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April 18, 2007

MPs To Investigate RUC Killings

News about Ireland & the Irish

UT 04/17/07 MPs To Investigate RUC Killings
BT 04/17/07 Questions Over Extent Of Loyalist Spying Ring
IN 04/17/07 UVF Files Led To 117 Warnings, Court Told
BB 04/17/07 Probe Into 'PSNI Computer Breach'
BB 04/17/07 Ashdown To Head Parading Review
SF 04/17/07 Sinn Féin Comment On New Parades Review Body
BB 04/17/07 Sinn Fein In Call For Resources
BT 04/17/07 Paisley Pledges To Stay At Its Head For His Full Term
BT 04/17/07 1st Joint Martin & Ian Message Of Sympathy To Families
IN 04/17/07 Little Hope In Talks For McCartneys
BB 04/17/07 PM Invited To View Power Sharing
BT 04/17/07 Fury After UVF & UDA Tagged Voluntary Groups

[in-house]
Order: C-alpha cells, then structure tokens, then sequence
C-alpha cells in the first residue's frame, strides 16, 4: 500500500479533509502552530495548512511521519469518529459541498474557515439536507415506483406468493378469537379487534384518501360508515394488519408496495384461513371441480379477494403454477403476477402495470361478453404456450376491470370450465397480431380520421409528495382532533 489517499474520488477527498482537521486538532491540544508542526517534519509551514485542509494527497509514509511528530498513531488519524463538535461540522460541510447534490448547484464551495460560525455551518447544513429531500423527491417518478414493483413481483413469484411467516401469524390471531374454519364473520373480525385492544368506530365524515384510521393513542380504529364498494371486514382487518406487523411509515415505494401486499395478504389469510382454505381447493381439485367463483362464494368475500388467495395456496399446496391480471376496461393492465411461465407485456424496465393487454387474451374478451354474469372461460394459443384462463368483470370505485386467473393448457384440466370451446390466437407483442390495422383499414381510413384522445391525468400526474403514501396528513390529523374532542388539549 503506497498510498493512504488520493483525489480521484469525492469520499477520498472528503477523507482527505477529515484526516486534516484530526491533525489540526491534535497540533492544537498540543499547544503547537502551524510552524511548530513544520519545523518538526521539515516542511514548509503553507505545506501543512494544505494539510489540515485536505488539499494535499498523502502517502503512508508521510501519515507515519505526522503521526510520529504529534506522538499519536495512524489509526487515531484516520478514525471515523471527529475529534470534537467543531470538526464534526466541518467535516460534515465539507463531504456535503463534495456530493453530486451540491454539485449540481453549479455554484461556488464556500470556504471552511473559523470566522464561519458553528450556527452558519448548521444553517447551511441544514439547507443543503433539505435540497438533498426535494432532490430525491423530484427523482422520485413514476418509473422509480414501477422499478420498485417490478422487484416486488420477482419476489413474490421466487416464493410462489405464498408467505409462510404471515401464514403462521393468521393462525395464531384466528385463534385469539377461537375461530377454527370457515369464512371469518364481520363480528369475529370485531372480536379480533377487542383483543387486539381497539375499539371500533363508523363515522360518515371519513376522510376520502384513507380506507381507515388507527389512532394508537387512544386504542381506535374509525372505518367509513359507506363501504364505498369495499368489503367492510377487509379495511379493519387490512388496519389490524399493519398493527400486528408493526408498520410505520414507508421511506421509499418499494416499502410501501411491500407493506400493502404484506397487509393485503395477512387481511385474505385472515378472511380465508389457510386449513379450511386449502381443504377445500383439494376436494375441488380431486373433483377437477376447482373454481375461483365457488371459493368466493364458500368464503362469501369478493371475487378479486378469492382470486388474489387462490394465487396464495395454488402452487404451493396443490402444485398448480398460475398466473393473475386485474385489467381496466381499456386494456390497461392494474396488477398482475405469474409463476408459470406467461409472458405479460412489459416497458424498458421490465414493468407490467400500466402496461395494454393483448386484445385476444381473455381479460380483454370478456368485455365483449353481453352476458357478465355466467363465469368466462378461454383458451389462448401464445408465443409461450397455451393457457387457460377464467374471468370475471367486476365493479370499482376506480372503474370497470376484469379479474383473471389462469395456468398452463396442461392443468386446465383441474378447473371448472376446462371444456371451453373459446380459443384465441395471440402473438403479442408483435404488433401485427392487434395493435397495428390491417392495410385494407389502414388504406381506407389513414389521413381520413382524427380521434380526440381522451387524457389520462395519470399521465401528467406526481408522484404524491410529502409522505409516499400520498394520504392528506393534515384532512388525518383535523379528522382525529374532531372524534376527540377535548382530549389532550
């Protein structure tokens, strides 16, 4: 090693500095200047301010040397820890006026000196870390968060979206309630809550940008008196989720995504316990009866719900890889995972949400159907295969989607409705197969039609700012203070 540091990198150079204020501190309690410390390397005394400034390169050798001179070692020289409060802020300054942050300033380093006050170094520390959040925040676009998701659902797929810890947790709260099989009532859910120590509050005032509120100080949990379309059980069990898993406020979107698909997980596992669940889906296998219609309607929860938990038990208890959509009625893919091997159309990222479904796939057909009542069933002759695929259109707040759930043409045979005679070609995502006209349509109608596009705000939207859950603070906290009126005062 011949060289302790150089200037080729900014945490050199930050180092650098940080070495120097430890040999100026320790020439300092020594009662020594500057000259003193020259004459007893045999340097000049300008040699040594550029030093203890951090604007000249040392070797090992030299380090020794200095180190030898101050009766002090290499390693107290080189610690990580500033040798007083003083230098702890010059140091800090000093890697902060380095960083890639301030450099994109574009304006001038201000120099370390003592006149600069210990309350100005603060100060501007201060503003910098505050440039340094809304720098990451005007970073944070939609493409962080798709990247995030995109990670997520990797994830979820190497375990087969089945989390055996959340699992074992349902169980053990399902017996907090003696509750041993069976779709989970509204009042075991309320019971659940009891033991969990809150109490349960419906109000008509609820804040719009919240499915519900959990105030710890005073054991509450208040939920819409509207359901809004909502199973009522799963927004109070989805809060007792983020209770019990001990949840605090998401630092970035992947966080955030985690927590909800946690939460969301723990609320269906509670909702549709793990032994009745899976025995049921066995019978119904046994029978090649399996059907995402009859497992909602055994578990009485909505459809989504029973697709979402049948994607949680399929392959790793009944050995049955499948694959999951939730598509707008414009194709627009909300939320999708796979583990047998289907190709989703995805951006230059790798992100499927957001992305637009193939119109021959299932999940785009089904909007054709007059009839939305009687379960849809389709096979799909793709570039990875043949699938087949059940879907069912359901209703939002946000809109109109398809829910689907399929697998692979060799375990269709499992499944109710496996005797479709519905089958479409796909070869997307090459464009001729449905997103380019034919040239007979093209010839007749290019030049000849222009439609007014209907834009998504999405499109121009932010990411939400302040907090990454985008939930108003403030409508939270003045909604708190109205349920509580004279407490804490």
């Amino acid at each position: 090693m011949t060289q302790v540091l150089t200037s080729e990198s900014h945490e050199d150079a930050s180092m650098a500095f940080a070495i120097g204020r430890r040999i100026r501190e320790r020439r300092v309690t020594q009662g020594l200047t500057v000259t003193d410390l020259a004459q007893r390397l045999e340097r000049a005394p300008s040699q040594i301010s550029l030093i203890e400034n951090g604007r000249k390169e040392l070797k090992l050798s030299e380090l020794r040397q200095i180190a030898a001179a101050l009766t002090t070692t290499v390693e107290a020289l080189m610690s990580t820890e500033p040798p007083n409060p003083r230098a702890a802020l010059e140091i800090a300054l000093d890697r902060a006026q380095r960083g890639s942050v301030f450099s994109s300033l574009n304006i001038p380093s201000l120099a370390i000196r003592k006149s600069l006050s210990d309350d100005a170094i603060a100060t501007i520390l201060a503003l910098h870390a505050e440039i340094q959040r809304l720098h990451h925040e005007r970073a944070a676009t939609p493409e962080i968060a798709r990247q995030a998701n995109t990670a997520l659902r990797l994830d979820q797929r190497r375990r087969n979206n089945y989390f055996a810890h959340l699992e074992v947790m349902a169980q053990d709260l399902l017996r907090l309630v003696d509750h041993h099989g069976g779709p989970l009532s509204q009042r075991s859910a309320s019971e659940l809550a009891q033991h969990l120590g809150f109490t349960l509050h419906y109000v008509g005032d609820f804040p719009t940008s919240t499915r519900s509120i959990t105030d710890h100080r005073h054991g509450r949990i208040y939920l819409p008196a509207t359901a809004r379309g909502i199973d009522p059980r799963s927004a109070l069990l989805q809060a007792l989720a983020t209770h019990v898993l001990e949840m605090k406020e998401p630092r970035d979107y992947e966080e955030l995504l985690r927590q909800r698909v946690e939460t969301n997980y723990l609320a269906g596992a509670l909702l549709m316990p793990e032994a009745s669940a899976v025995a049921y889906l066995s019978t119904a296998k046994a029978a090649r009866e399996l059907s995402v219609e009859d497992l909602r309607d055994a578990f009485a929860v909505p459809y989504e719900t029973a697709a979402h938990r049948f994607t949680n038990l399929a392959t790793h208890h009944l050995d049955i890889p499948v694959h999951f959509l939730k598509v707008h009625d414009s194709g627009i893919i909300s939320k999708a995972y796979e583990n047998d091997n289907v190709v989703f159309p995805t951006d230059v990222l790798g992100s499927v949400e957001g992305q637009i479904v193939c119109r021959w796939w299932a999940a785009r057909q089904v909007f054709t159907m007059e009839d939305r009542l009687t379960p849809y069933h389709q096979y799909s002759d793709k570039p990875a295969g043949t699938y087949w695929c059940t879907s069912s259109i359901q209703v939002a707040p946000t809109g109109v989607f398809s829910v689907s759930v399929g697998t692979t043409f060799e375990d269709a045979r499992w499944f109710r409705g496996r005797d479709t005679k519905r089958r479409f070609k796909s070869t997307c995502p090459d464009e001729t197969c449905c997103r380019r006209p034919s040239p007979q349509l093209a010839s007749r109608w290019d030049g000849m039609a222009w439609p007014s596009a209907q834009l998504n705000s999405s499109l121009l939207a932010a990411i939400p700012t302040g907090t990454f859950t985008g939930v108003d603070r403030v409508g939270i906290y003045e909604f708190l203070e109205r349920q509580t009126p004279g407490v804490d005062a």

IT 04/17/07 Opin: Devolved Govt Must Address Democratic Reform
BT 04/17/07 Opin: SF Must Banish Spectre Of Army Council
IM 04/17/07 Rossport Five Vindicated By High Court Ruling
IN 04/17/07 Easter Rising Subject Of New London Musical


MPs To Investigate NI Killings

A committee of MPs is to investigate the RUC's failure to
properly investigate six Northern Ireland security force
killings, a spokeswoman has revealed.

The Westminster human rights grouping`s intervention follows a
European Court ruling that the UK was in breach of its obligation
to carry out a proper inquiry.

It has received petitions from lobby groups including
British/Irish Rights Watch.

Director Jane Winter said: "This failure not only denies families
their right to the truth about how their loved ones died, but
undermines the UK`s domestic and international standing when it
comes to human rights."

The European Court of Human Rights ruled in 2001 that eight IRA